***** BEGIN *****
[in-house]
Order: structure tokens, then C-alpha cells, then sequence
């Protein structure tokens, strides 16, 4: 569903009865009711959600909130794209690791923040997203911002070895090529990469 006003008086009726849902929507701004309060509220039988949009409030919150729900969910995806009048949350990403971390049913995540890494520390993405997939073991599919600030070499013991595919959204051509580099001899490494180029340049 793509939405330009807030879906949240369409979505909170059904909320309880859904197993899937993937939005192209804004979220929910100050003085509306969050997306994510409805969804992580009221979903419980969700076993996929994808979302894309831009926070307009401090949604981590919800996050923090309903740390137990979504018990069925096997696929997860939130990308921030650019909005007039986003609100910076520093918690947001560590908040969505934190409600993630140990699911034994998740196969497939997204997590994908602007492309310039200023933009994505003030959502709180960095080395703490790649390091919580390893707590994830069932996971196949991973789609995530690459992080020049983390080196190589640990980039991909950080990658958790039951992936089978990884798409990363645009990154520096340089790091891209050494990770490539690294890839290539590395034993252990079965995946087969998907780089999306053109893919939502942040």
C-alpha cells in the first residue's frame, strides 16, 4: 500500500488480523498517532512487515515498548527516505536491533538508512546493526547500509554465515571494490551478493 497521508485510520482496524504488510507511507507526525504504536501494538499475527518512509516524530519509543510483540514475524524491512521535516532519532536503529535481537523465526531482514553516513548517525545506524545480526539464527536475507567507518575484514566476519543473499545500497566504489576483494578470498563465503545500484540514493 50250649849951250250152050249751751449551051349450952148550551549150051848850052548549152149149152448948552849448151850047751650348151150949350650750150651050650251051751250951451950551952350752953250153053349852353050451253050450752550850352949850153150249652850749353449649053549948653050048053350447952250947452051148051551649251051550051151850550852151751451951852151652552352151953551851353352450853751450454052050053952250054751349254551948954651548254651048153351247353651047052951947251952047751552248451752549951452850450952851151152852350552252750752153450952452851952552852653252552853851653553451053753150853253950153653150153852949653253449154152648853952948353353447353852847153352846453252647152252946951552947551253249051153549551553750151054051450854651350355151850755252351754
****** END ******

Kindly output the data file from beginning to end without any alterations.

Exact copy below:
[in-house]
Order: structure tokens, then C-alpha cells, then sequence
């Protein structure tokens, strides 16, 4: 569903009865009711959600909130794209690791923040997203911002070895090529990469 006003008086009726849902929507701004309060509220039988949009409030919150729900969910995806009048949350990403971390049913995540890494520390993405997939073991599919600030070499013991595919959204051509580099001899490494180029340049 793509939405330009807030879906949240369409979505909170059904909320309880859904197993899937993937939005192209804004979220929910100050003085509306969050997306994510409805969804992580009221979903419980969700076993996929994808979302894309831009926070307009401090949604981590919800996050923090309903740390137990979504018990069925096997696929997860939130990308921030650019909005007039986003609100910076520093918690947001560590908040969505934190409600993630140990699911034994998740196969497939997204997590994908602007492309310039200023933009994505003030959502709180960095080395703490790649390091919580390893707590994830069932996971196949991973789609995530690459992080020049983390080196190589640990980039991909950080990658958790039951992936089978990884798409990363645009990154520096340089790091891209050494990770490539690294890839290539590395034993252990079965995946087969998907780089999306053109893919939502942040």
C-alpha cells in the first residue's frame, strides 16, 4: 500500500488480523498517532512487515515498548527516505536491533538508512546493526547500509554465515571494490551478493 497521508485510520482496524504488510507511507507526525504504536501494538499475527518512509516524530519509543510483540514475524524491512521535516532519532536503529535481537523465526531482514553516513548517525545506524545480526539464527536475507567507518575484514566476519543473499545500497566504489576483494578470498563465503545500484540514493 50250649849951250250152050249751751449551051349450952148550551549150051848850052548549152149149152448948552849448151850047751650348151150949350650750150651050650251051751250951451950551952350752953250153053349852353050451253050450752550850352949850153150249652850749353449649053549948653050048053350447952250947452051148051551649251051550051151850550852151751451951852151652552352151953551851353352450853751450454052050053952250054751349254551948954651548254651048153351247353651047052951947251952047751552248451752549951452850450952851151152852350552252750752153450952452851952552852653252552853851653553451053753150853253950153653150153852949653253449154152648853952948353353447353852847153352846453252647152252946951552947551253249051153549551553750151054051450854651350355151850755252351754